▼ The staﬀ at Ratcliﬀe Elementary graciously
accepted tons of school supplies from Capital One during the SS Challenge.
I turned 40 years old this year and we held a party at our local pool. In lieu of gifts, I asked attendees to donate school supplies for the Henrico Education Foundation. We were able to get over $250 worth of supplies from those donations alone!
Q. What do you think makes the people at
Capital One so excited and engaged about the SS Challenge? How do you motivate people to give?
Associates at Capital One are anxious to serve our community in many ways and for many reasons. First, COF encourages us to participate in volunteer activities as part of our “Do the Right Thing” core value set. We are excited to play a part in
All in all, the 2012 School Supply Challenge benefited 41 schools and there were many happy students, parents, and teachers to boot.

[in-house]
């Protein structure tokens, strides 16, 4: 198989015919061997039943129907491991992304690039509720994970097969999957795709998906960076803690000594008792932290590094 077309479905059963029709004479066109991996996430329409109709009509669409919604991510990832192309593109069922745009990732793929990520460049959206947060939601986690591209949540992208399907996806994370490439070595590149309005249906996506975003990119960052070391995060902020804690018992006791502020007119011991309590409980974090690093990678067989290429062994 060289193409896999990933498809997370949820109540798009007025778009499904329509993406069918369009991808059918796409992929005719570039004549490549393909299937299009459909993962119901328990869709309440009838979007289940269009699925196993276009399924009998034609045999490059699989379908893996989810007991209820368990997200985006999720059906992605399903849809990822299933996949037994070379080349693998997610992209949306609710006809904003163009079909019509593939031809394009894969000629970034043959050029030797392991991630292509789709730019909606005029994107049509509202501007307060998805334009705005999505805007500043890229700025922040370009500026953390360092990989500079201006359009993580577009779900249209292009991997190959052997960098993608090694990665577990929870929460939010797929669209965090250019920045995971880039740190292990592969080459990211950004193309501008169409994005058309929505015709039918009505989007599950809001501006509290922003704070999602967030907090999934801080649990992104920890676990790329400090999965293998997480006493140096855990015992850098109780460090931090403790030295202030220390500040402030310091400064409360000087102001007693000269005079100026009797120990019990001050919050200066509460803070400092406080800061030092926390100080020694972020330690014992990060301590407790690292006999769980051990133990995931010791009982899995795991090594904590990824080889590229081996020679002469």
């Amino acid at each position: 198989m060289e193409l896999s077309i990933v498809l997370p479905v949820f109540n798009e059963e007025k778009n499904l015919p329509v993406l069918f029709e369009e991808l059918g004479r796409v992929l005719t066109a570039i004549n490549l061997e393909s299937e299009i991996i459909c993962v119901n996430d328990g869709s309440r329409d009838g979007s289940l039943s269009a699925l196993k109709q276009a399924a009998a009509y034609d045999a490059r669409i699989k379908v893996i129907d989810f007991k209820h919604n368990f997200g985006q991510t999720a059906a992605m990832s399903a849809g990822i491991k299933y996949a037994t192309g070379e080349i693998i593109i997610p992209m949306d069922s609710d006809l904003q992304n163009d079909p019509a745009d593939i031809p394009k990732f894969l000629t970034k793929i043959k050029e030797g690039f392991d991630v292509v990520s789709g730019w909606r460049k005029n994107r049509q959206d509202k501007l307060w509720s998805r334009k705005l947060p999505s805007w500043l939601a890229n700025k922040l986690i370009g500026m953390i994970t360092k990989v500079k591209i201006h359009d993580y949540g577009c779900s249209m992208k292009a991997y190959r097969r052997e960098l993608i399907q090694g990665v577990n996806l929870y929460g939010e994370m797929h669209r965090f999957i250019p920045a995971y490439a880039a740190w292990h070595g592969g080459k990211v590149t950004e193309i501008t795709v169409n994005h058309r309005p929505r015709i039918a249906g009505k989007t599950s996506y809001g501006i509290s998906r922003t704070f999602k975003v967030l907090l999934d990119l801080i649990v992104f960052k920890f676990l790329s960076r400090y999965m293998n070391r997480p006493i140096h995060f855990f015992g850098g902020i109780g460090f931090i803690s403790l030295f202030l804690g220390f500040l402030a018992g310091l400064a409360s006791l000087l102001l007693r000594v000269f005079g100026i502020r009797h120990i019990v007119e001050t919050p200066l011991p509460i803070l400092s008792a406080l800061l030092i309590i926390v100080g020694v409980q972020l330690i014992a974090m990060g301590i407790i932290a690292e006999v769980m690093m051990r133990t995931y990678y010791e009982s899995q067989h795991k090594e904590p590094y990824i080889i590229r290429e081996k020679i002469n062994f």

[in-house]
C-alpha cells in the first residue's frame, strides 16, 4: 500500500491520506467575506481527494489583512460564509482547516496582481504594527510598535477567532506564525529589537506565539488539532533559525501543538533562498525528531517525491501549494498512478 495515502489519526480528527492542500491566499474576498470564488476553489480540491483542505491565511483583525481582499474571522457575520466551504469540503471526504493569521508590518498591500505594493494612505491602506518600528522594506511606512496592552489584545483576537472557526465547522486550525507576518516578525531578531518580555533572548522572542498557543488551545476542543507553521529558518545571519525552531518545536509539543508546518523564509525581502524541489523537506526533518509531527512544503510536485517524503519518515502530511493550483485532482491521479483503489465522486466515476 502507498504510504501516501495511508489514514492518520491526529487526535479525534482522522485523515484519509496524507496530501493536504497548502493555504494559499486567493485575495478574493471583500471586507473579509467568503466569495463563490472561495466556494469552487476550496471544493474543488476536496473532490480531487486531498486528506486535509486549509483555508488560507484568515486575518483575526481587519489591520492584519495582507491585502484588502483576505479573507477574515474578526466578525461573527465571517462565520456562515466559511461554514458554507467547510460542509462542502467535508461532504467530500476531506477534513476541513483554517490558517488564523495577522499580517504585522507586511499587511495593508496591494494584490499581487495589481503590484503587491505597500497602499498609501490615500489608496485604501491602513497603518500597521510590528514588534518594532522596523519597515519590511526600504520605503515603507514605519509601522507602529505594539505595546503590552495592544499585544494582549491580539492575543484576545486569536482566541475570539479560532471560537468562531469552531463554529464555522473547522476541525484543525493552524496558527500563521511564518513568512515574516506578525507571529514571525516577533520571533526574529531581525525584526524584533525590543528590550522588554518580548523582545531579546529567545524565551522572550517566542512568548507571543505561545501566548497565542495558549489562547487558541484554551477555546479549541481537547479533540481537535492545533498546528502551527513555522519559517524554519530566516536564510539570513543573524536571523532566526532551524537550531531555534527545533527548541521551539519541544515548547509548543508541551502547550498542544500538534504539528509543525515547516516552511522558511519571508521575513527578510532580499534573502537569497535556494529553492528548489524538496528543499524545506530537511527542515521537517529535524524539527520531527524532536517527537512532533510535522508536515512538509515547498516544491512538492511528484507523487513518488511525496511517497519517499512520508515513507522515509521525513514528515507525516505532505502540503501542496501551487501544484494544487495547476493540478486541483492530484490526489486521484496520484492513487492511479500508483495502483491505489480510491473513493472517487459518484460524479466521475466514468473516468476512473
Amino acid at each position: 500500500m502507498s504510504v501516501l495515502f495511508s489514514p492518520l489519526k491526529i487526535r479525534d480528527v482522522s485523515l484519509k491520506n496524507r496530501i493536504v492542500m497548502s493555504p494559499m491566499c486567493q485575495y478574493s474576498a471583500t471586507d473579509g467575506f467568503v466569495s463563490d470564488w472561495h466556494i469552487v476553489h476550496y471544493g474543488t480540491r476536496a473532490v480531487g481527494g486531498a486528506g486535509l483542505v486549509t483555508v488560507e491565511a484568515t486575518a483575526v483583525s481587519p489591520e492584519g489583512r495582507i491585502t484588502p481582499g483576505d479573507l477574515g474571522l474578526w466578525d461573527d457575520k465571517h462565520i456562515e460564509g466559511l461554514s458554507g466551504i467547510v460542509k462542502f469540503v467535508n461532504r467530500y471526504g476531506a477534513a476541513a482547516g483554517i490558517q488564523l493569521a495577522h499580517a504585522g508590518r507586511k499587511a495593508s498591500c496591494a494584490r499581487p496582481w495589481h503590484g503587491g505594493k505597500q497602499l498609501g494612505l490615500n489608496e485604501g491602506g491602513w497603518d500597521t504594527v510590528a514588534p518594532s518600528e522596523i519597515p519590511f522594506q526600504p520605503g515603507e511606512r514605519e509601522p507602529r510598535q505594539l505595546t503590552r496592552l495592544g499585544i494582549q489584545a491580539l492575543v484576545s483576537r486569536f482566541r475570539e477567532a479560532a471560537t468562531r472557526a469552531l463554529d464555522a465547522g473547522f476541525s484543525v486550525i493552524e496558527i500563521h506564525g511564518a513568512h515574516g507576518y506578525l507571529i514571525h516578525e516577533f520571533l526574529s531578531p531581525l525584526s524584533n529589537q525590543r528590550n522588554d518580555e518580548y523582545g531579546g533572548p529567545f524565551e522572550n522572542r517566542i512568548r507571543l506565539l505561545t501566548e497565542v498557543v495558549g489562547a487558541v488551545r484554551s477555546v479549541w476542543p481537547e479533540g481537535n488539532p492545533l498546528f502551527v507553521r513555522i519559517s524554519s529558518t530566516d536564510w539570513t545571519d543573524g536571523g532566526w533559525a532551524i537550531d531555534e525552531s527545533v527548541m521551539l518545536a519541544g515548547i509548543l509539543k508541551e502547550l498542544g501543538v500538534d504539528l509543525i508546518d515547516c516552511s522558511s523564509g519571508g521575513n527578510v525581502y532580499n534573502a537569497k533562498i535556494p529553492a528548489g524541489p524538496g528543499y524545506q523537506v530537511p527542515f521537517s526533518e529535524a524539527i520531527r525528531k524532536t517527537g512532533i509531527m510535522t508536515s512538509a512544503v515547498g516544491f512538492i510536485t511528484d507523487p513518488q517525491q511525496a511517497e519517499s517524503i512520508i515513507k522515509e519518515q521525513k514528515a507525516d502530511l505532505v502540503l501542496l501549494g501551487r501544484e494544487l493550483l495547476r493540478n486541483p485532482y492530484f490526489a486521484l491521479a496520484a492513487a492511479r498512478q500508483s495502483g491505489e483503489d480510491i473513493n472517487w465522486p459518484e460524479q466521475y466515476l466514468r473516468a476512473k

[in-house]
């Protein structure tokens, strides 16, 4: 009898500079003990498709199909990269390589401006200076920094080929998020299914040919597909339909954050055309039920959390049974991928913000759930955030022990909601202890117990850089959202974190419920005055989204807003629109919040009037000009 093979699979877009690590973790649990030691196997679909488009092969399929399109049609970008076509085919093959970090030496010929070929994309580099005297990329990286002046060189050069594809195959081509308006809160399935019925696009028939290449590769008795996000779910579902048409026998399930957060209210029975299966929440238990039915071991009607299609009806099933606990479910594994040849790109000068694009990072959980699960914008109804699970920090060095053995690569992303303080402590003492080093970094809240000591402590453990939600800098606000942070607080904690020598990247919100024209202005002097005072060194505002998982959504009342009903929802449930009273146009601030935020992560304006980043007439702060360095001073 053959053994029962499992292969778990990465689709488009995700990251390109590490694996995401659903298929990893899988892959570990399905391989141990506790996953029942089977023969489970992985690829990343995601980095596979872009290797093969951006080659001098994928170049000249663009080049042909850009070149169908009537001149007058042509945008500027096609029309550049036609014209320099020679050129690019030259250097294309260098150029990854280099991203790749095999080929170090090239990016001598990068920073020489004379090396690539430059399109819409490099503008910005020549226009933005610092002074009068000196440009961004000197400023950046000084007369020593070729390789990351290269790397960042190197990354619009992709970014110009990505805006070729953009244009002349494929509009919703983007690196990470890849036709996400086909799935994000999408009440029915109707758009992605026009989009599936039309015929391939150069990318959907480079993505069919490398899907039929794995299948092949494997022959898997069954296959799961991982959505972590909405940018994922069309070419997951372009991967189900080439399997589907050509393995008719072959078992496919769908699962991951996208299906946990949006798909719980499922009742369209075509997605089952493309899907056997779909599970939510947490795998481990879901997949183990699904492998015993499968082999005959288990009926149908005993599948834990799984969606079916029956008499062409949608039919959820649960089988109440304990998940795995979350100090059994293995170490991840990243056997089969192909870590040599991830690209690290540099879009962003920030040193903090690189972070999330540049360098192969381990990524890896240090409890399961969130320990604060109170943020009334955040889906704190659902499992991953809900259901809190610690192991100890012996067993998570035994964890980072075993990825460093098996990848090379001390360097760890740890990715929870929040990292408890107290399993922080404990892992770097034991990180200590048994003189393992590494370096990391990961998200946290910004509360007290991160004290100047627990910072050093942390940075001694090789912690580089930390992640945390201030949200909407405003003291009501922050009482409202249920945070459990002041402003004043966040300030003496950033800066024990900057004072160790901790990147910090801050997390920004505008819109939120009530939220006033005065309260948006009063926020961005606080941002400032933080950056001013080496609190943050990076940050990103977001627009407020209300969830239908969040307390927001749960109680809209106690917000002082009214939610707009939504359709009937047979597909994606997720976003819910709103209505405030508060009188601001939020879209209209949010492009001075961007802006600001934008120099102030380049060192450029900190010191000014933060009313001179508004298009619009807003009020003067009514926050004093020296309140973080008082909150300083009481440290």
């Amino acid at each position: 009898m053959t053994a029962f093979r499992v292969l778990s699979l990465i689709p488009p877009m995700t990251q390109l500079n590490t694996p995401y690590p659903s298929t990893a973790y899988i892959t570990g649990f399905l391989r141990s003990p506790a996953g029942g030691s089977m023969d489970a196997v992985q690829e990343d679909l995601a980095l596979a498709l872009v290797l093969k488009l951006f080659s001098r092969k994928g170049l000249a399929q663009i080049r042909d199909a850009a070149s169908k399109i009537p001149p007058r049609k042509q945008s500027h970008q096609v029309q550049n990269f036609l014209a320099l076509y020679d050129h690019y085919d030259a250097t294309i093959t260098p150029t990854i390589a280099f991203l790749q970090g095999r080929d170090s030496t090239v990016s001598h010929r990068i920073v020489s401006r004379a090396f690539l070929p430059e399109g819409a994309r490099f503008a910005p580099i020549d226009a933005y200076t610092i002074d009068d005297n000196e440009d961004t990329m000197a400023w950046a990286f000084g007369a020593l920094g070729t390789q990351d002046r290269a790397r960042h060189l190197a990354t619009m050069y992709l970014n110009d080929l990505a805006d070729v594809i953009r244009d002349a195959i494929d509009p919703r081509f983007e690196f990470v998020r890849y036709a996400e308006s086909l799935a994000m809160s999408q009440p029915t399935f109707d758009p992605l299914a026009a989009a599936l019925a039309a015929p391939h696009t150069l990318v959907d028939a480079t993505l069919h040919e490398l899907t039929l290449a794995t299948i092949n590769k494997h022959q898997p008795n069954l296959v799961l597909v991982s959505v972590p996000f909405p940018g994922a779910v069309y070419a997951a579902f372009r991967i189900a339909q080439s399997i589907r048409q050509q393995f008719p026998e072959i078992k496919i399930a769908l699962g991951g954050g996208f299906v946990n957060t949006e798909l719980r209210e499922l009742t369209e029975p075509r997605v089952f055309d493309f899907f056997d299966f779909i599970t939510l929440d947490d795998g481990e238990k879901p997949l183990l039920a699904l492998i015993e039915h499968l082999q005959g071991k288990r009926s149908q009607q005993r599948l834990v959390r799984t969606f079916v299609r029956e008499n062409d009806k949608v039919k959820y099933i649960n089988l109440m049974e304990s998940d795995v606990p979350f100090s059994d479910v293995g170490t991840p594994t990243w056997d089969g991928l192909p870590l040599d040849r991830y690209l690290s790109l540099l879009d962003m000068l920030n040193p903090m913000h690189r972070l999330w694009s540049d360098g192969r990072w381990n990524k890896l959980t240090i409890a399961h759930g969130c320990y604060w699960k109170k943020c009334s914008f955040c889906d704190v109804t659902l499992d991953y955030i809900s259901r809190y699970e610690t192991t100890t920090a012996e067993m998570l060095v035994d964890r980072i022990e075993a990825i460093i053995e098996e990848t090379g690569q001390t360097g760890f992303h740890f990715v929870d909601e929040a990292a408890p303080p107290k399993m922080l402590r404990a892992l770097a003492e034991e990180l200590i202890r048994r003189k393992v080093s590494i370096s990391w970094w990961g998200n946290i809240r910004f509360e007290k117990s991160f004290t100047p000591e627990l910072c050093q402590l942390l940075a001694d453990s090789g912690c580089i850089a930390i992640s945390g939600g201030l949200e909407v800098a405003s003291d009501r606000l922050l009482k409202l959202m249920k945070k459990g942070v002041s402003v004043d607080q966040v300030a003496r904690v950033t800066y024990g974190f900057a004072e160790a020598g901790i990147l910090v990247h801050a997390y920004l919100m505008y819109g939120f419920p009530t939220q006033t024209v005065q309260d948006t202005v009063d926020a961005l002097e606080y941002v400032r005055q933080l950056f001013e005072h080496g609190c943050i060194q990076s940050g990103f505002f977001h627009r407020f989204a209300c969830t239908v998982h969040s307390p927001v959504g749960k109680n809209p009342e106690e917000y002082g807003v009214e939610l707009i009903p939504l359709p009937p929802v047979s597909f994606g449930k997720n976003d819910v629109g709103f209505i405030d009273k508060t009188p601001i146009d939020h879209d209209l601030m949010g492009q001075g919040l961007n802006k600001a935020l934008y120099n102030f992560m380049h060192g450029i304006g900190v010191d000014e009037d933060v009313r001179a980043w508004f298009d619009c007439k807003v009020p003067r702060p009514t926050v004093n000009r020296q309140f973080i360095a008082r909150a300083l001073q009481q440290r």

Patient First was a first-time donor this year, and Greenwood Elementary was the lucky school who received boxes full of supplies.
your time to HEF for the SS Challenge?
backpack and we’ve filled it with all the school supplies they need,” said Greenwood’s Counselor Dale Dixon. “And the parents are freely giving hugs out and thanking everybody. It’s just a wonderful experience.”
our community where children are the beneficiaries because a lot of us who work here have young families. One of the biggest motivators at COF is challenging folks to competitions. We often motivate each other through our competitiveness. We are a positive group of associates at Capital One and we focus on blue skies here. We look at needs in our community and react positively by meeting the challenges set forth. We were able to support four schools again this year, which makes me very proud!
Rebecca Ozmore, the school counselor at Sandston Elementary, unpacks a box full of backpacks that were donated by Grove Avenue Baptist Church for students in need.
Spotlight On: Henrico County School Board 0 P.O. BOx 2312 ile Road M e in N 20 38 20 nia 23223-04 Henrico, Virgi 04) 652-3600 (8
Diana D. Winston Chair Three Chopt District